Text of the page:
A range of teaching methods and learning styles are used throughout the BA Religious and Theological Studies. Lectures introduce students to the general issues that will guide their own reading; they will develop their ideas in private study, and they will test and gain feedback on those ideas through seminars. Seminars will include activities such as group discussion, oral presentation, and source criticisms.

Assessment

Progression is built into assessment, in that students do smaller guided tasks in Year one, as well as formative essays in Years Two and Three. Progression is also evident in the growing emphasis on types of lengthier, independent written work, e.g. written portfolios as 100% assessment model. Modules at Level 6 also demand deeper engagement with independent methods of working, together with greater demands on handling critically a larger number of bibliographical tasks and items.

Formative and summative assessments include the following

  • A portfolio of skills (incl. Annotated Bibliographies) and methodical approaches in e.g. Religion, Culture and Society 1 and 2 (Year 1)
  • Portfolios of written essays (typically, two 3,000 words)
  • Oral presentations (10-20 minutes)
  • Source criticisms (1000 words) at Years 1, 2, and 3
  • In-class tests (esp. for language modules) of, typically, 3 x 1 hour per module
  • Written Examinations (Typical model incl. 3 questions in 2 hours)

Students receive extensive feedback in a variety of forms, including Essay Clinics on formative written work, seminar discussion, written feedback on essays, essay tutorials, lecturer contact-hours (in office, and electronically)

Skills

Students will develop a range of discipline-specific skills that employers also value. Students learn to assess critically a body of knowledge, to develop hypotheses, test them against qualitative and quantitative evidence, and present conclusions both in writing and orally. They learn to work both independently and as part of a team.

What is expected of you

Students will be expected to attend lectures and seminars, to prepare for the latter through private study, and to participate in seminar activities. They will also be expected to participate in group presentations, as appropriate, and to attend and prepare for supervisory sessions for the Open Choice Dissertation or Open Choice Translation. Students are expected to spend at least five hours per discursive module each week preparing for seminars, presentations and writing essays. Students taking Beginners, Intermediate, and Advanced language and text modules are expected to spend between six-eight hours per module working on translation tasks, exegetical assignments, and presentations.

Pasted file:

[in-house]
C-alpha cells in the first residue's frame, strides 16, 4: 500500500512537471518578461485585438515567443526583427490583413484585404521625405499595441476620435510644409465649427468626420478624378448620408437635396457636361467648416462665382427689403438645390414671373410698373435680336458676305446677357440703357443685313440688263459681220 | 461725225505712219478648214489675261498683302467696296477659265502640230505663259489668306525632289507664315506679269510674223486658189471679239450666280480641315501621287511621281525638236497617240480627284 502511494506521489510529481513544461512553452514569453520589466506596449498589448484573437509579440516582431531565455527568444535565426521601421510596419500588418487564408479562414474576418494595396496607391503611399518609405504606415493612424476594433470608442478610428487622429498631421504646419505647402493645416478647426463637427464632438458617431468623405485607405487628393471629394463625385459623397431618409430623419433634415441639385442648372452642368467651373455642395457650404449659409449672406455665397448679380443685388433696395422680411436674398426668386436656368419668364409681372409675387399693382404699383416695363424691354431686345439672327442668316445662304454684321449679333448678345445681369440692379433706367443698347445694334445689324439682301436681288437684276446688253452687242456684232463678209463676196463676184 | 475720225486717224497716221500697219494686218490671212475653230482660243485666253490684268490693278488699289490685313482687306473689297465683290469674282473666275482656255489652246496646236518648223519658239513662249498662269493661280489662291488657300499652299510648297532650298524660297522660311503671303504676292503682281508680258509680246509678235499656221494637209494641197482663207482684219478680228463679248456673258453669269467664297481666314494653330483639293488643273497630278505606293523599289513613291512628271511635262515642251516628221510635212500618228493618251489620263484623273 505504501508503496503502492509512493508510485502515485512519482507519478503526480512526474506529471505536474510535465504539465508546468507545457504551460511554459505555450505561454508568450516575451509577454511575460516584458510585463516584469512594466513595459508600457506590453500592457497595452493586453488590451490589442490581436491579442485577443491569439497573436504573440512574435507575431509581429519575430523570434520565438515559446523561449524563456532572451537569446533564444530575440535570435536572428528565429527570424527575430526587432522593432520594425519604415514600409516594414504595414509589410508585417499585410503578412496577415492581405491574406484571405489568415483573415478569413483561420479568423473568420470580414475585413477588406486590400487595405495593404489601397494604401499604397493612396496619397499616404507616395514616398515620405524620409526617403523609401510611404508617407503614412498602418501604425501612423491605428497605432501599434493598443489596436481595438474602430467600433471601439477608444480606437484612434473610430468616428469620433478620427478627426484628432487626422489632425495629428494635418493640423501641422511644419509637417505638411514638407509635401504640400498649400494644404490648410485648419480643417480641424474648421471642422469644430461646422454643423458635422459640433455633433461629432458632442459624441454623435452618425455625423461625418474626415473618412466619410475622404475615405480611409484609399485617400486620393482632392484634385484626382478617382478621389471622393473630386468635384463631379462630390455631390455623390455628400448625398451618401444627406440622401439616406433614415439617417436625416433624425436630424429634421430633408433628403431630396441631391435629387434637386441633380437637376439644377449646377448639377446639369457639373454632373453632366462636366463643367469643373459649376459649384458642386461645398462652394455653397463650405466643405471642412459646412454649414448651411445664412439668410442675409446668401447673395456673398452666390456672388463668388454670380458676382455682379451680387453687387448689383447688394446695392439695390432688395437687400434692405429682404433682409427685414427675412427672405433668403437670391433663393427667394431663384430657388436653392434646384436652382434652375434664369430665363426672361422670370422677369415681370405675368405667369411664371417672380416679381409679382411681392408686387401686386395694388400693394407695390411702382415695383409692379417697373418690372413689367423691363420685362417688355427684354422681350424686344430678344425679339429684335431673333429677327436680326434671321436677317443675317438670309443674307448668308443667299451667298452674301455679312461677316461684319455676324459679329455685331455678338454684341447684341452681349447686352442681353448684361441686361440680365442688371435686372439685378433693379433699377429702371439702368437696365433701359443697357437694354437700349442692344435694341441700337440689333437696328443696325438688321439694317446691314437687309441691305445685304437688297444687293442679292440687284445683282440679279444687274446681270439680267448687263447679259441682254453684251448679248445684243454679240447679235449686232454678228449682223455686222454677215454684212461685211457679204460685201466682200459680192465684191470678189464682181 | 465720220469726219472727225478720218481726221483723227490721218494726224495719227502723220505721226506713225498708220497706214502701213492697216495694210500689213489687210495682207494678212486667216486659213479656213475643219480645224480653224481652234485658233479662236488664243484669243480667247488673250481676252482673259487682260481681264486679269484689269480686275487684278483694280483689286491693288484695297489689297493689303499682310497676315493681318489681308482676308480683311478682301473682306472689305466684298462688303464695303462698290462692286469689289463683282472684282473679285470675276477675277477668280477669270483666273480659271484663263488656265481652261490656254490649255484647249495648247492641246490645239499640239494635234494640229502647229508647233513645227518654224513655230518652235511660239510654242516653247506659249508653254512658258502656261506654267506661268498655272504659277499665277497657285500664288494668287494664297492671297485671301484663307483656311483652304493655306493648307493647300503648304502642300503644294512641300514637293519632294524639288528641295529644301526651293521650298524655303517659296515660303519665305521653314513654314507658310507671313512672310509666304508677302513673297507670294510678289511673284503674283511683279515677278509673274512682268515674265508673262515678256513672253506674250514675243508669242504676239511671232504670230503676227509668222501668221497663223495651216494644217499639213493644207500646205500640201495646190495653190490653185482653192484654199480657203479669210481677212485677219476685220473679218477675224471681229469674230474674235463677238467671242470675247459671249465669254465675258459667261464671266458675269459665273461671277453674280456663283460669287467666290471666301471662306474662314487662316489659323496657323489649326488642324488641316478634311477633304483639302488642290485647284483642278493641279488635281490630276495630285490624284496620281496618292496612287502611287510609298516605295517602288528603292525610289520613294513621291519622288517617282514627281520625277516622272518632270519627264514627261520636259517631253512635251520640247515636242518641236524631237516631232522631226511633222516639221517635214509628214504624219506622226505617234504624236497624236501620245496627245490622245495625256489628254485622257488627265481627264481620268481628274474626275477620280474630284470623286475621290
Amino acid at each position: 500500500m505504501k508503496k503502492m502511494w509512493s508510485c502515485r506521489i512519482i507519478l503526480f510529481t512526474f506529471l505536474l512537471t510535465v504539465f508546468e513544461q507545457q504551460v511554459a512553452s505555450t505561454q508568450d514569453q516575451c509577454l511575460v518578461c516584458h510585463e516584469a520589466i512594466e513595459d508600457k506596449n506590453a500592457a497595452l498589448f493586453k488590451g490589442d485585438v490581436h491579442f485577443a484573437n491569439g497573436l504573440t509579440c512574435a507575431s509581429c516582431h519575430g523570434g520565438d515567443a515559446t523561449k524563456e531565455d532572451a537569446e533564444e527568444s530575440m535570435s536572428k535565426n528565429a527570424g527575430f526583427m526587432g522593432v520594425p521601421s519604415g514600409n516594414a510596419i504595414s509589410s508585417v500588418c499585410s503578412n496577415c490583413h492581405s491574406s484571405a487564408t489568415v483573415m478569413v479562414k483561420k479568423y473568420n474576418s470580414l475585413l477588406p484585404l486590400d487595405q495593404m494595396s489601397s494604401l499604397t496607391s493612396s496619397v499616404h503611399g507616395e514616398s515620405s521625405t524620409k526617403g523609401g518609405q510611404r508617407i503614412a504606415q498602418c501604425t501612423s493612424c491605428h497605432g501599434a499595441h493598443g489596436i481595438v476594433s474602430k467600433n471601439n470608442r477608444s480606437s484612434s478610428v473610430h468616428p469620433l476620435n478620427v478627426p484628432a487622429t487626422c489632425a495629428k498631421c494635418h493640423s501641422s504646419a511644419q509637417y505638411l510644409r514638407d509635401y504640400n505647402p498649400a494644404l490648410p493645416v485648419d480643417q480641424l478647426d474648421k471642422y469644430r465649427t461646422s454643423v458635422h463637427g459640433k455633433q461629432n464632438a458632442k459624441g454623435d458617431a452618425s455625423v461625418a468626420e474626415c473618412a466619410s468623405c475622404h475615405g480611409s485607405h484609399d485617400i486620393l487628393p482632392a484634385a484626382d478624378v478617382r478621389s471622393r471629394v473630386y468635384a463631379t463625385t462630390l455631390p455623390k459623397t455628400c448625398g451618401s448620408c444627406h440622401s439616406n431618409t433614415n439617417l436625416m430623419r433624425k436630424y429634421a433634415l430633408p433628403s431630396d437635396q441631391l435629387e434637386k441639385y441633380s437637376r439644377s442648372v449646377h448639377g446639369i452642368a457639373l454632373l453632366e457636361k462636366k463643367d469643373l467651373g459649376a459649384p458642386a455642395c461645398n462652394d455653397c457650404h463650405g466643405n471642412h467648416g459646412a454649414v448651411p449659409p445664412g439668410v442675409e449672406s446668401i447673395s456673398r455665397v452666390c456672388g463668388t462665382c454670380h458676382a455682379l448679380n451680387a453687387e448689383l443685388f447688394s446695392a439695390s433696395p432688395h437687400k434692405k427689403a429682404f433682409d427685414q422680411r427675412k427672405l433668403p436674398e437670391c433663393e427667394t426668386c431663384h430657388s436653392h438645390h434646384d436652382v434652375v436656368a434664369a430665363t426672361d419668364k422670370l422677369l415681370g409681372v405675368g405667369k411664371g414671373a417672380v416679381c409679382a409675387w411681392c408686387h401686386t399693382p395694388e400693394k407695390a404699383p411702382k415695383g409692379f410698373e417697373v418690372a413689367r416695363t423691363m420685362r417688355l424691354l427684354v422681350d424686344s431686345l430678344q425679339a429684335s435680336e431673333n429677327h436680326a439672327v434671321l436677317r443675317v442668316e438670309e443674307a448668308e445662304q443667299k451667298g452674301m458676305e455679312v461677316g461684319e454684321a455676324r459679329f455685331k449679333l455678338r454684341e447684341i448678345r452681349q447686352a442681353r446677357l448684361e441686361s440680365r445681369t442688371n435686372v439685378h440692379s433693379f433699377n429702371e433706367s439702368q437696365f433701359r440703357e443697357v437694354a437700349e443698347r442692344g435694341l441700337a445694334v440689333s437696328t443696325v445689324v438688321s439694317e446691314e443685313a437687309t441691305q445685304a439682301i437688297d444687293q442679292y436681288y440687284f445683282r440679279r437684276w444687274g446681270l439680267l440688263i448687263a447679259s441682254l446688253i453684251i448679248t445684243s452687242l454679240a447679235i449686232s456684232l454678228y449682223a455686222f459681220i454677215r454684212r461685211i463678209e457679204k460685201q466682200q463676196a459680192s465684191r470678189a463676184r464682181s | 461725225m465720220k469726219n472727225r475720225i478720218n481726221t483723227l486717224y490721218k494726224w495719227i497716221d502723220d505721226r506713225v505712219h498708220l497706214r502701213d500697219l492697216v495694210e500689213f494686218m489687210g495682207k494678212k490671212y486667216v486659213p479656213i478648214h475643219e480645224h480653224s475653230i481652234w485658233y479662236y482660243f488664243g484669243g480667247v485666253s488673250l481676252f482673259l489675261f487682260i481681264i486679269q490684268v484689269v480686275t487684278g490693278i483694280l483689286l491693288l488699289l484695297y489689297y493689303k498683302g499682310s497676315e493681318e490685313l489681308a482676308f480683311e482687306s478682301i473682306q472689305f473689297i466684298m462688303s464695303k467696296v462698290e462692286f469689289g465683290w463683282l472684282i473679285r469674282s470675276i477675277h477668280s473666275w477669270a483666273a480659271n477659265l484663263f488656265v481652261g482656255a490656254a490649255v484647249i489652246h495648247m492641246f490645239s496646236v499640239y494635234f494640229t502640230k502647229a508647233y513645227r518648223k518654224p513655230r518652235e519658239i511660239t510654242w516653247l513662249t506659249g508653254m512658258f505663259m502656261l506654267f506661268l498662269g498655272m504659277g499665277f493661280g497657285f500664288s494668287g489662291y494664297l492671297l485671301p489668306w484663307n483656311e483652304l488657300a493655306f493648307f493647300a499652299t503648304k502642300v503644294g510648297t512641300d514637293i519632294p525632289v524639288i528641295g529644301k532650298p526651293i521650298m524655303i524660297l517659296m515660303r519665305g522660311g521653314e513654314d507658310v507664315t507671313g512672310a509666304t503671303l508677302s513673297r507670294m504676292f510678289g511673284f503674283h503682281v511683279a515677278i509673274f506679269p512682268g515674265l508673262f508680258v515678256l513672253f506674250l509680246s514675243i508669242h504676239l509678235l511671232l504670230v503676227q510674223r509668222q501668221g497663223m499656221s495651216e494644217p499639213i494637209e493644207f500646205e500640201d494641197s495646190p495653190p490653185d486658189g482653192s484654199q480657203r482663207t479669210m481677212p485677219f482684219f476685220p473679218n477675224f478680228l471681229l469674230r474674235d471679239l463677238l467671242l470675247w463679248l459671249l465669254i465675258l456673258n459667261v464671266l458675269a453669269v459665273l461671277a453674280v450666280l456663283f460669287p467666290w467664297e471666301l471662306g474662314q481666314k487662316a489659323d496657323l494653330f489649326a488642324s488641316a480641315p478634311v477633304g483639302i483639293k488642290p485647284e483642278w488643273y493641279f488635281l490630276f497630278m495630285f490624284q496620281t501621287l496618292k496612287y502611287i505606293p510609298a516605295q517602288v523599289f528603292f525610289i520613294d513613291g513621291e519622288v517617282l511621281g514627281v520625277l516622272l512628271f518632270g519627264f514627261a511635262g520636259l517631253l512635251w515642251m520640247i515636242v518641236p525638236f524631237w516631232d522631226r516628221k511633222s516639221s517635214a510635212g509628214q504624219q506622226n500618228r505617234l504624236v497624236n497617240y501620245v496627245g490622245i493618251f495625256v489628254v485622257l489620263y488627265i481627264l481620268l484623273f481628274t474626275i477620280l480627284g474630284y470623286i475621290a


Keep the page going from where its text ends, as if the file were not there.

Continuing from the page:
Support

As appropriate, modules use the Learning Central electronic learning environment, on which students find course materials, links to related materials, as copyright permits, and electronic tests. Students undertaking the Open Choice Dissertation or Open Choice Translation are allocated a research supervisor at the start of the academic year. Opportunities for students to reflect on their general abilities and performance are provided through Personal Development Plans (which we call 'CV Building'), which are integrated into the personal tutor system.

The School believes in giving its graduates the best opportunities to find employment. We organise interactive workshops with the Careers Service to help students identify their skills and attributes. Some of our graduates enter professions which make direct use of their academic expertise such as work in archives or museums. The majority however compete very successfully in a wide range of other fields. In 2013/14, 92% of the School's graduates who were available for work reported they were in employment and/or further study within six months of graduation.

Jobs

  • Teacher
  • Journalist
  • Theologian
  • Lecturer
  • Historian
  • Priest

Duration

3 Year(s)

Next intake

September 2016

Places available

Typical places available

62

Applications received

Typical applications received

ABB-BBB (not including General Studies) or AB + Welsh Baccalureat

Accreditations

QAA subject benchmark

QAA subject benchmark

Theology and Religious Studies

Overview and aims of this course/programme

The BA in Religious and Theological Studies provides you with a critical understanding of religious and/or theological studies with relevance to the historical development of religion(s) in contemporary societies. The programme encourages you to explore religions and theologies in relation to a wide range of historical, theoretical, and social issues, and according to a range of methodological approaches (incl. textual hermeneutics, language study, gender theories, cultural and theoretical anthropology, conflict studies, media, globalisation etc.). The programme is ‘research-led’: tutors thereby draw on a range of approaches to studying religion and theology, which do not claim to be exhaustive, but rather are intended to equip students with the skills needed in order to contextualize religious discourse as a way of understanding the role of religion and theology; for example in the formation of group and individual identities. The programme is tailored in a way that enables you to explore your academic and intellectual abilities and strengths: you may choose a diverse range of subjects or you may choose to specialize in particular religious traditions or subject areas. In each case you will receive a solid intellectual foundation, which enables you to explore religion and religious traditions and discourses with scholarly rigor and critical understanding. You may choose to specialize in Religious Studies and Theology from the beginning of your first year with the department’s special optional offer of doing one or more classical source languages of religious traditions (Christianity, Judaism, Islam, Hinduism, Buddhism), or you may choose to combine Religious Studies with a subsidiary subject taken from elsewhere in the Faculty of Humanities and Social Science. These subjects may include Archaeology, Politics, English Literature, History, Philosophy, Languages, and more.